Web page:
Earning Your Alaska High School Diploma!

A high school diploma has long been the foundation of a successful career, a college education or both. The state of Alaska offers students several different ways to earn this valuable credential.

High School Graduation Requirements in Alaska

In Alaska, high school students must earn at least 21 credits to graduate. The State Board of Education & Early Development requires students to earn four credits in language arts, two credits in science, two in math and one credit in health/physical education. Graduates must also have three credits in social studies, including one-half credit in Alaska history which students can earn by demonstrating mastery of the state standards.

In addition to earning the required number of credits, students must also take one of three standardized tests. Student have the option to take the ACT Test or the SAT, both of which assess college readiness, or the Workkeys job and career skills assessment test. There is no minimum score requirement for any of the assessments.

iGrad Alaska

Up to age 19, and in some instances age 20, students can also earn a high school diploma through iGrad Alaska, a free distance-learning program. Students have individualized learning plans, and course work and tests are completed online with the support of teachers. Once students complete their iGrad Alaska course and credit requirements, they are awarded a diploma through the Galena City School District, which is part of Alaska's public school system.

Earning a GED Credential

Alaska also awards the State of Alaska High School Diploma By Examination to all those who successfully complete the General Education Development or GED exam. Although Alaska requires GED candidates to be 18, exceptions are made for 16-17-year-old test takers who provide a withdrawal slip from the last high school they attended, a legal emancipation document or written consent from a parent or guardian.

The GED is a seven-and-a-half-hour exam with four separate test sections on language arts, mathematics, science and social studies. The tests are taken on computer, and are available in English and Spanish. The GED tests must be taken in person at a GED testing center. A database of testing sites is available on the GED website, GED.com. The GED can be taken all in one day, or the following test sections can be taken individually, in any order:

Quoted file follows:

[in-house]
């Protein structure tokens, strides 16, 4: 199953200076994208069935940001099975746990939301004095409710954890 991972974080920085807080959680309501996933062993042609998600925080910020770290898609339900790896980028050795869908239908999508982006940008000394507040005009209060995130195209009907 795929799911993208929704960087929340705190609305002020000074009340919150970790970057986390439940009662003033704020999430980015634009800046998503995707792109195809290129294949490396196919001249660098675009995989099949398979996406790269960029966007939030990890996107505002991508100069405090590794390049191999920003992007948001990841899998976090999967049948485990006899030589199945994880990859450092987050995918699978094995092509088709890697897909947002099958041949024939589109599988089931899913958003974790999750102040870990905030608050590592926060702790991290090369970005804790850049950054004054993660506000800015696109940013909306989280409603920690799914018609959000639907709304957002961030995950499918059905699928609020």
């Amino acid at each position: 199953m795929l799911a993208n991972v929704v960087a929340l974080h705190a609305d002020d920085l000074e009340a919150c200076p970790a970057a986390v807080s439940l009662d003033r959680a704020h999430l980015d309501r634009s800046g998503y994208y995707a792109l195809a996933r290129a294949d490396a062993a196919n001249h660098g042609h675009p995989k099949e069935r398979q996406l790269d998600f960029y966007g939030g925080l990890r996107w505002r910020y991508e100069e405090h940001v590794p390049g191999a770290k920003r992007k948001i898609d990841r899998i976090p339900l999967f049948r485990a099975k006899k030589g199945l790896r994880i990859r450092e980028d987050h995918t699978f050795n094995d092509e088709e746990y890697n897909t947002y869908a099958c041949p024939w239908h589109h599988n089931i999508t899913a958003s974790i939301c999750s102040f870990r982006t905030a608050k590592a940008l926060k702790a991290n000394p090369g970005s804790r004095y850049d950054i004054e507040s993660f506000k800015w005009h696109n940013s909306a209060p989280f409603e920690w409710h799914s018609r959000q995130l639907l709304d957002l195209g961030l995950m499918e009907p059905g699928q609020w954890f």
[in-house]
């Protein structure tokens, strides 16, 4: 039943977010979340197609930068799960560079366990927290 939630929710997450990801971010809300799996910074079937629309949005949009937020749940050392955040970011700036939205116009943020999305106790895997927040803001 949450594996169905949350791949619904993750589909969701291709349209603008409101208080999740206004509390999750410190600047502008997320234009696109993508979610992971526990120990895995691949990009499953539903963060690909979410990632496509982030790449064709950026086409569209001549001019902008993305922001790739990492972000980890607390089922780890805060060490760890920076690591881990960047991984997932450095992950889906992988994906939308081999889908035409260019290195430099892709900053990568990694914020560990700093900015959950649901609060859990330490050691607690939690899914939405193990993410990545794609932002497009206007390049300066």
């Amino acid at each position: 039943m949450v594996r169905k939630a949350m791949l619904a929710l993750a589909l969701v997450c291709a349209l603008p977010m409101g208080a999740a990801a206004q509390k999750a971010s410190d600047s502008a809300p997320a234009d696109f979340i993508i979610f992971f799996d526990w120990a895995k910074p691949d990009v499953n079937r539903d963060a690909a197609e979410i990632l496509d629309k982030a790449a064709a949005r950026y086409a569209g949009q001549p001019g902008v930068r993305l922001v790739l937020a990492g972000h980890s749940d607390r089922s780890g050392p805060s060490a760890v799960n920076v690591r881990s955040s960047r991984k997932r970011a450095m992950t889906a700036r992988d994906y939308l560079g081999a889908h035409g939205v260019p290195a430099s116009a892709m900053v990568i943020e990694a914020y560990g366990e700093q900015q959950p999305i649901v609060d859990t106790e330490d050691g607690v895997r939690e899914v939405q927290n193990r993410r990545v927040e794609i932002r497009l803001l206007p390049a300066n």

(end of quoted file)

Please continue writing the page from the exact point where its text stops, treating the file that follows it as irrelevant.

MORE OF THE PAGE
• Reasoning through Language Arts - This 150-minute test assesses reading and writing skills. Test takers analyze and interpret reading selections and revise sentences and passages using clear and effective language. The test includes a 45-minute essay.
  • Mathematical Reasoning - Problem-solving skills are the main focus of this 115-minute test that includes real-life scenarios involving percents, proportion and averages. Questions also cover problems in algebra and geometry. Calculators can be used for most of the questions on the test.
  • Science - The 90-minute Science section of the GED evaluates the test taker's ability to understand and interpret scientific and technical information. Questions cover life sciences, physical science and Earth and space science.
  • Social Studies - The Social Studies test, which is also 90 minutes, covers U.S. history, government, geography and economics. Questions measure the ability to understand and analyze information from texts, maps, charts, graphs and illustrations.

To pass the GED, a minimum score of 150 is required on each of the four test sections. GED candidates who score below 150 on any of the four sections can retest twice with no waiting period. Anyone who needs to take a third retest must wait 60 days. There is no limit on the number of times a test can be taken in any given year.

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